If you were hoping to use the Emmy nominations as a pointer to great TV you might have missed, stick with the category Outstanding Limited Series. That list is: Little Fires Everywhere (Amazon Prime Video in Canada), Mrs. America (FX), Unbelievable (Netflix), Unorthodox (Netflix) and Watchmen (HBO/Crave). All are excellent.
The nominations for the 2020 Emmy Awards, announced Tuesday morning, amount to a puzzle. That’s not unusual, given the depth and breadth of TV content across multiple platforms, but this year’s list seems oddly biased toward both the usual suspects, frivolity and what became available recently.
The 72nd Emmy Awards delayed entry deadlines amid the uncertainty surrounding the coronavirus pandemic and extended the number of nominations in some categories, so this was always going to be a rogue year. Still, the lists in some categories are radically different from what was predicted.
First, the gist: Netflix got 160 nominations (breaking a record for most nominations held by HBO last year with 137) and the most-nominated series was HBO’s Watchmen, with 26 in total. The Marvelous Mrs. Maisel is second with 20. Netflix’s Ozark and HBO’s Succession each have 18 nominations. Coming in with 15 each are The Mandalorian, Saturday Night Live and Canadian series Schitt’s Creek, which airs on the Pop channel in the United States. HBO’s Westworld has 11 nominations while being largely ignored in major categories.
What stands out is The Mandalorian, the calling-card series from Disney+. It ends up on the Outstanding Drama Series list, along with Better Call Saul, The Crown, The Handmaid’s Tale, Killing Eve, Ozark, Stranger Things and Succession.
This looks slightly insane – the live-action spinoff from the Star Wars saga is hokey, hackneyed and about as sophisticated as a B-movie western from the 1930s. Nice visuals, for sure, but it features, mainly, a guy with a gun hidden under a large helmet-thingy. Drama it is not, let alone “best” of anything.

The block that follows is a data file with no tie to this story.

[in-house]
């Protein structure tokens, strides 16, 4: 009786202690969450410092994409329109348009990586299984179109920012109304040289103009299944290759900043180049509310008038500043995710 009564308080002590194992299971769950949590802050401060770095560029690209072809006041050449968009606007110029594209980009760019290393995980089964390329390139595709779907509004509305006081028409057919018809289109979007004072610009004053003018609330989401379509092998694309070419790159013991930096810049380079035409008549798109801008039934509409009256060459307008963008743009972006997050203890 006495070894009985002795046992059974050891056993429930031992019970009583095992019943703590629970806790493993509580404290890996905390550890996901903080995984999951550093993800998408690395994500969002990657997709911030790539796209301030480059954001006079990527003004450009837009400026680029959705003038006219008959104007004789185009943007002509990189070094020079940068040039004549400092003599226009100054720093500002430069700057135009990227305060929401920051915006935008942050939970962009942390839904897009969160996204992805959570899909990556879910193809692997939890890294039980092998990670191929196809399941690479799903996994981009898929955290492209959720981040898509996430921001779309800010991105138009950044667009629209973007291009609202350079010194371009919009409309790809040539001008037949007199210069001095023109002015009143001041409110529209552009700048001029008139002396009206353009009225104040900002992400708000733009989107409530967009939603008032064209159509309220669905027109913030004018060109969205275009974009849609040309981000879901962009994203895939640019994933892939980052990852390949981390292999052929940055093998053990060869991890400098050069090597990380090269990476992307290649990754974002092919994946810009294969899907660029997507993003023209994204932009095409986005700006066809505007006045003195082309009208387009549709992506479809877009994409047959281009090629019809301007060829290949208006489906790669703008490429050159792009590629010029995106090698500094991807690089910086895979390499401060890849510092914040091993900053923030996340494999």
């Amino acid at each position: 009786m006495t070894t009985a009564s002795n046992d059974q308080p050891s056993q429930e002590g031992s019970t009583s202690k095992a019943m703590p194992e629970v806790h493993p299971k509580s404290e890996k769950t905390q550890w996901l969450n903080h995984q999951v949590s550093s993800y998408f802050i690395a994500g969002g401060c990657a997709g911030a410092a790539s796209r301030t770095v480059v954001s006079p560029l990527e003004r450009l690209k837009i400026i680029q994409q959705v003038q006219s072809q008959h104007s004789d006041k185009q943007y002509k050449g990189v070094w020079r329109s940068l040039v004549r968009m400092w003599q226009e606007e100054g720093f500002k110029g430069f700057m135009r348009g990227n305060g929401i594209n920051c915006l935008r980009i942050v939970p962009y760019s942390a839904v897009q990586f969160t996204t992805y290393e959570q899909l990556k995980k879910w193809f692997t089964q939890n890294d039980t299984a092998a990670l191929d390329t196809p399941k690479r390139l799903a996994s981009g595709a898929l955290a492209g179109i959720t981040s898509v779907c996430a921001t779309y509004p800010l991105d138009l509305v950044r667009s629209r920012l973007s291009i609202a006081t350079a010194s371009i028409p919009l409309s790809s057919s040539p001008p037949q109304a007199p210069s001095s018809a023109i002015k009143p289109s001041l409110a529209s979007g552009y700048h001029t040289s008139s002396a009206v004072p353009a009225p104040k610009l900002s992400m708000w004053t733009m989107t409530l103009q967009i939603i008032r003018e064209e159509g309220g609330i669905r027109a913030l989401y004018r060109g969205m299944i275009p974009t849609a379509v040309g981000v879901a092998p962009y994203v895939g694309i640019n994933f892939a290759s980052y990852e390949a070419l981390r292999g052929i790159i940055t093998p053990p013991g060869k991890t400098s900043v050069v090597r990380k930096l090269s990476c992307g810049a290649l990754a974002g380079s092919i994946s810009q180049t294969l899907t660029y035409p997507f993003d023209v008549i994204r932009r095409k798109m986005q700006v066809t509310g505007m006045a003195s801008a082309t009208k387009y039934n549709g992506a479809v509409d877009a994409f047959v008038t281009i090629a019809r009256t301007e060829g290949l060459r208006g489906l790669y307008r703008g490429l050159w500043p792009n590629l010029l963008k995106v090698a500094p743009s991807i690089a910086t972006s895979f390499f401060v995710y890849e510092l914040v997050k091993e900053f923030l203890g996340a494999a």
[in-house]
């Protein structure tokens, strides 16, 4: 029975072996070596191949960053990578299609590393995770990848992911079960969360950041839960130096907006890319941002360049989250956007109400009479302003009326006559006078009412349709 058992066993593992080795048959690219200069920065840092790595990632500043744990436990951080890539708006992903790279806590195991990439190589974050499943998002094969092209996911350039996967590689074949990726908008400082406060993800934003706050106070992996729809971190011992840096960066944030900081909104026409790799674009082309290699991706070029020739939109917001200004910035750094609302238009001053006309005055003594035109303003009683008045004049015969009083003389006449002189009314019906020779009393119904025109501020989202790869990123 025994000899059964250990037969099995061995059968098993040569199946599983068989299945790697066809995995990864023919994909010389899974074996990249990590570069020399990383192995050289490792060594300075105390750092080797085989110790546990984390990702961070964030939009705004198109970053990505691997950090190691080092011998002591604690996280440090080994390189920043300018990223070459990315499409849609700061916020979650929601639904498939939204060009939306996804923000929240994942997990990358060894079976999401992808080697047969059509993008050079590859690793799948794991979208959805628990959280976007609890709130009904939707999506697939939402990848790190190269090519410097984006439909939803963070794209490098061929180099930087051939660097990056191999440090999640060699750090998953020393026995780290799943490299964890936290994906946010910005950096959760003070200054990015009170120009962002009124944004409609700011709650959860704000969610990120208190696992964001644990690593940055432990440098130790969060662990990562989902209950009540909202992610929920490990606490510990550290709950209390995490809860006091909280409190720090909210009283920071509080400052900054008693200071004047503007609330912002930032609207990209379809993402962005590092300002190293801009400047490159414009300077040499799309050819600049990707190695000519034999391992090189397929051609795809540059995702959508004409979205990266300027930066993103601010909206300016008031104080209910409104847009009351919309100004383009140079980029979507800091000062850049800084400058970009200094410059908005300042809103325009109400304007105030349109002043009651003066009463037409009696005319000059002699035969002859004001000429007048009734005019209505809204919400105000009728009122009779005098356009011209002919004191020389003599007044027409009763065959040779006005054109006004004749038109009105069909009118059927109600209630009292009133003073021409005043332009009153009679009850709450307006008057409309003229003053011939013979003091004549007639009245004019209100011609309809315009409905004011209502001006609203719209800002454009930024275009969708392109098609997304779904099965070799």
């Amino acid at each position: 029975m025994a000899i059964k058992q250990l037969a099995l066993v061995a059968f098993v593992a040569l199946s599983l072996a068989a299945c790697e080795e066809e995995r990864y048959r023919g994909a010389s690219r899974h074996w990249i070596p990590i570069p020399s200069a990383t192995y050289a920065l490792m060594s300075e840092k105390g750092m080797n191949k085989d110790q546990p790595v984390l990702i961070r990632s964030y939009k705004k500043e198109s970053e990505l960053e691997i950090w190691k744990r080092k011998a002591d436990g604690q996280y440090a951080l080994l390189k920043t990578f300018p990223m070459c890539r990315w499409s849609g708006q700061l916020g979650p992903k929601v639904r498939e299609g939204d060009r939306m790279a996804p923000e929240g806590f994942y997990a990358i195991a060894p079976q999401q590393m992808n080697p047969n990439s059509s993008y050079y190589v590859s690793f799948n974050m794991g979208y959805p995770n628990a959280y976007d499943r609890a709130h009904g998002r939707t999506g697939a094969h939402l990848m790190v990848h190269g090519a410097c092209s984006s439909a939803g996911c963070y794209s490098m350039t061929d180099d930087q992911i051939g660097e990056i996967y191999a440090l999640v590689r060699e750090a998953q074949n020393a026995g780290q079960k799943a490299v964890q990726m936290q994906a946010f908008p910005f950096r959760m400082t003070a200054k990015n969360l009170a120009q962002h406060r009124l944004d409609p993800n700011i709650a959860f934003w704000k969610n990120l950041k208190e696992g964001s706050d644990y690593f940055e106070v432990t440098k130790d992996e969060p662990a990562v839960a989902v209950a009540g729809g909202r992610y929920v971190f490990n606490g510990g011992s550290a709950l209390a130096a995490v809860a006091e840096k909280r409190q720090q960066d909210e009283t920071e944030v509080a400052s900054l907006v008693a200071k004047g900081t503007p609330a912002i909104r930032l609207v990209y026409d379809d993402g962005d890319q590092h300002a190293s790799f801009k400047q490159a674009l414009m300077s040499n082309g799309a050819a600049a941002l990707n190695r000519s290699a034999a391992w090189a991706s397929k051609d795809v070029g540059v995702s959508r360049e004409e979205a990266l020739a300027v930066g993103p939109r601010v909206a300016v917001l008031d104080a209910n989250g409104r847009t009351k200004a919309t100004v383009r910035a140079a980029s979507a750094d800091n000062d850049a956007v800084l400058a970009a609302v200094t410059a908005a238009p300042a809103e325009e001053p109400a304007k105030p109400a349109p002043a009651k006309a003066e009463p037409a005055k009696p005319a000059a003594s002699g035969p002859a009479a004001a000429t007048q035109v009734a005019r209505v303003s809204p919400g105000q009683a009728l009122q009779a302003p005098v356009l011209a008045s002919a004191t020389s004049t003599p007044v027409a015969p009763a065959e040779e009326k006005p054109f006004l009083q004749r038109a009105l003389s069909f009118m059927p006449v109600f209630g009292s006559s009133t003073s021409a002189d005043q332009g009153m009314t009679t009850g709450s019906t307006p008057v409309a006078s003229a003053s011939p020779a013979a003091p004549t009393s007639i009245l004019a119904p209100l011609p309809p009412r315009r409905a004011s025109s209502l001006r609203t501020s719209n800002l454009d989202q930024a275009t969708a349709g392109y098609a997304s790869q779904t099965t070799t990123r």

The gulf between The Mandalorian and both Succession and Better Call Saul is so vast that you begin to wonder if the coronavirus situation addled some brains at the Television Academy. (By the way, the pandemic made for a highly unusual Emmy campaign season – no lavish lunches or receptions, or in-person meetings to coax votes from Academy members.) Perhaps they were so smitten with baby Yoda they lost their minds.
Watchmen is undoubtedly this year’s masterpiece. An unsettling meditation on the stain of slavery and the toxicity of racial hate, it is both a trenchant dismantling of the superhero genre, and a deeply disturbing portrait of the white-supremacist perspective in the United States. Utterly engrossing, disconcerting and smart, it is also visually stunning.
Other oddities include no acknowledgment for the excellent final season of Homeland, almost nothing for Pamela Adlon and her little masterpiece Better Things on FX, and a strange lack of notice for HBO’s acclaimed and timely adaptation of Philip Roth’s The Plot Against America. The voters went for escapism, not excellence, in this strange year.
The acting nominations also present a puzzle. But the absence of some performances can be explained by the sheer volume of TV on network, cable and streaming these days. For instance, according to the Academy, the submissions for Outstanding Lead Actress in a Drama Series amounted to 135, and last year the number was 88. Still, the absence of Rhea Seehorn and Bob Odenkirk, who did stunning work on Better Call Saul, looks peculiar.
Both Jodie Comer and Sandra Oh are nominated for Killing Eve, which had a relatively weak season and Oh was very much the background figure throughout. Perhaps the worst snub is Kaitlyn Dever not being nominated for Netflix’s extraordinary Unbelievable. Hers was one of the greatest performances in recent years. And then there is Normal People, which earned a nomination for Paul Mescal but not Daisy Edgar-Jones.
In Outstanding Documentary Or Nonfiction Series the list is: American Masters (PBS), Hillary (Hulu, Netflix in Canada), The Last Dance (ESPN, Netflix in Canada), McMillion$ (HBO) and Tiger King: Murder, Mayhem and Madness (Netflix). The inclusion of Tiger King is both startling and illuminating. Arriving as it did just as the pandemic lockdown took place, it’s the series that may well define this year and these Emmy Awards. It’s a rogue year when idiosyncratic escapism triumphs over excellence.
The Emmy Awards will happen, in some form unknown to us yet, on ABC on Sept. 20, hosted by Jimmy Kimmel.
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